Attorney General Buddy Caldwell is seeking dismissal of a lawsuit that says he illegally approved a New Orleans-area flood protection board’s contract with lawyers who are suing the oil and gas industry over coastal wetlands loss.
Caldwell’s office on Thursday released a copy of his state court response to the lawsuit filed last month by the Louisiana Oil and Gas Association. The filing says Caldwell never approved the contract between the Southeast Louisiana Flood Protection Authority-East and private lawyers led by Gladstone Jones of New Orleans. It says Caldwell did review the board’s resolution to hire the lawyers, making sure it met legal requirements – a task he says he is required by law to do.
The flood board’s lawsuit against 97 oil and gas companies was filed last summer. It says the companies’ coastal drilling activities contributed to the erosion of wetlands, diminishing a natural hurricane protection buffer for New Orleans.
The SLFPAE’s lawsuit drew immediate fire from the industry when it was filed in July.
Gov. Bobby Jindal blasted the lawsuit as a windfall for trial lawyers and his coastal protection chief, Garret Graves, said the suit would undermine the state’s work with the industry to address coastal issued. An association of state levee districts voted to oppose the suit.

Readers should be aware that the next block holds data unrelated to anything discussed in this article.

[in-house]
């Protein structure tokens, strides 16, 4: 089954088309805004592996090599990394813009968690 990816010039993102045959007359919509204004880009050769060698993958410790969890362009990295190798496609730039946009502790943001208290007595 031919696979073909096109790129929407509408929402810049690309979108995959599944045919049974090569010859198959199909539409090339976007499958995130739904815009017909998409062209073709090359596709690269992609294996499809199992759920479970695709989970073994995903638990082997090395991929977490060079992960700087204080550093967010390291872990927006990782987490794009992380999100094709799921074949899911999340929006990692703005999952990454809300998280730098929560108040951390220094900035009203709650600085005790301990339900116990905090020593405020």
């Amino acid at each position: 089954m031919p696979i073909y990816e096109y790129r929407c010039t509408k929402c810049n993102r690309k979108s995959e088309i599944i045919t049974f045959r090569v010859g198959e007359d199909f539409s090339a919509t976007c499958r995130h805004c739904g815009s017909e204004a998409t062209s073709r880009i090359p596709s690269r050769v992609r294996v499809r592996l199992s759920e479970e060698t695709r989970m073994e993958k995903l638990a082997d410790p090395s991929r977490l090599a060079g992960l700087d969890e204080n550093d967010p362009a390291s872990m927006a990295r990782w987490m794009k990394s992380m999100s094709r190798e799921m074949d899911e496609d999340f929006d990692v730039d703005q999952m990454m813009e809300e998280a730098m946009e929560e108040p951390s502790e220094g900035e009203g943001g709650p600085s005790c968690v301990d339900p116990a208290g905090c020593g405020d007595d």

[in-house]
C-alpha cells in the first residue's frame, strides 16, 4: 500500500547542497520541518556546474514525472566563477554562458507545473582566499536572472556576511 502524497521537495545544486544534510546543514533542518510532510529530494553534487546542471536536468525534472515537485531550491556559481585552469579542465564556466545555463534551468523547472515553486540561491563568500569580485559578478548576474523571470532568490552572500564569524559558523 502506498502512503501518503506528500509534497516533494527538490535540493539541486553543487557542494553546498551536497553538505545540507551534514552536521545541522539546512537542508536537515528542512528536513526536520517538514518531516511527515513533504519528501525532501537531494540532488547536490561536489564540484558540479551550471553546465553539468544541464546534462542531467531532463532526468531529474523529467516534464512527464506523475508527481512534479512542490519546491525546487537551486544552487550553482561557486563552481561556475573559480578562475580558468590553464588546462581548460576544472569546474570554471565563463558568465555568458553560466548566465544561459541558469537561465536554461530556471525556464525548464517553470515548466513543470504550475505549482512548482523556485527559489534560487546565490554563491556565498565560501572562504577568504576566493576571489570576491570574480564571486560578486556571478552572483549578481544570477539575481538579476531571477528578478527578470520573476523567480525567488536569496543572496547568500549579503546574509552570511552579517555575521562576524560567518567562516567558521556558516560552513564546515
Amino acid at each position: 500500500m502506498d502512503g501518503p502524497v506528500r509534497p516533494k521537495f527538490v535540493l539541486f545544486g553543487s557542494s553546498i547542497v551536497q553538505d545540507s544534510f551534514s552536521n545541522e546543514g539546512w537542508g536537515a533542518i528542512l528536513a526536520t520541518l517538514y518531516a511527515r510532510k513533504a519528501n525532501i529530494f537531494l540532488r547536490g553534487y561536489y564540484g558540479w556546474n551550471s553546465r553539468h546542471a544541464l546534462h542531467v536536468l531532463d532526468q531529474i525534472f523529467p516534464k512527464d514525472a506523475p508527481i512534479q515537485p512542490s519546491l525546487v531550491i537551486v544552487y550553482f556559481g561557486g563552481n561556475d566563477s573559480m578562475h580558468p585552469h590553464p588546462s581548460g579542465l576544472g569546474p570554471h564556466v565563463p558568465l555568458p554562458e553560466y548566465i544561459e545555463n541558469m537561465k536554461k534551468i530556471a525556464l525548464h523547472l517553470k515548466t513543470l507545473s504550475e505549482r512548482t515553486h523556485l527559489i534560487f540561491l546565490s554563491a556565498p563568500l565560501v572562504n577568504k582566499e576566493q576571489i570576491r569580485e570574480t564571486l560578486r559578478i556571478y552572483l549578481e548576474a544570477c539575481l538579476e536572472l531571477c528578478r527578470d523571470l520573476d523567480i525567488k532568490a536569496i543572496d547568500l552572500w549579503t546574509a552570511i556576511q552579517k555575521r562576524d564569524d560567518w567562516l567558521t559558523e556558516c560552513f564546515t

Since then, however, two coastal parishes heavily dependent on the industry have filed lawsuits of their own raising similar issues.
LOGA’s suit says that because the flood board is a state governmental subdivision, the contingency fees in the flood board’s contract with the Jones legal team would be deducted from money due to the state. LOGA says Caldwell approved the contract and thereby unconstitutionally usurped the Legislature’s authority to appropriate state money.
Caldwell argued in Thursday’s filing in state court in Baton Rouge that the flood board is not a state entity but an independent political subdivision, so the money in question would not be considered state funds.
Caldwell also denied LOGA’s claim that the hiring of the outside lawyers was illegal because the Attorney General is counsel for the board. He said that, by law, his office serves as counsel to the board “when called upon to do so” and that his office was not called upon to serve as counsel in the oil and gas lawsuit.
Caldwell seeks dismissal of LOGA’s suit and a declaration that he is charged with representing the SLFPA-E and similar boards only when called upon to do so. It also seeks a declaration that his own office can enter legal service contracts with private firms under certain conditions.
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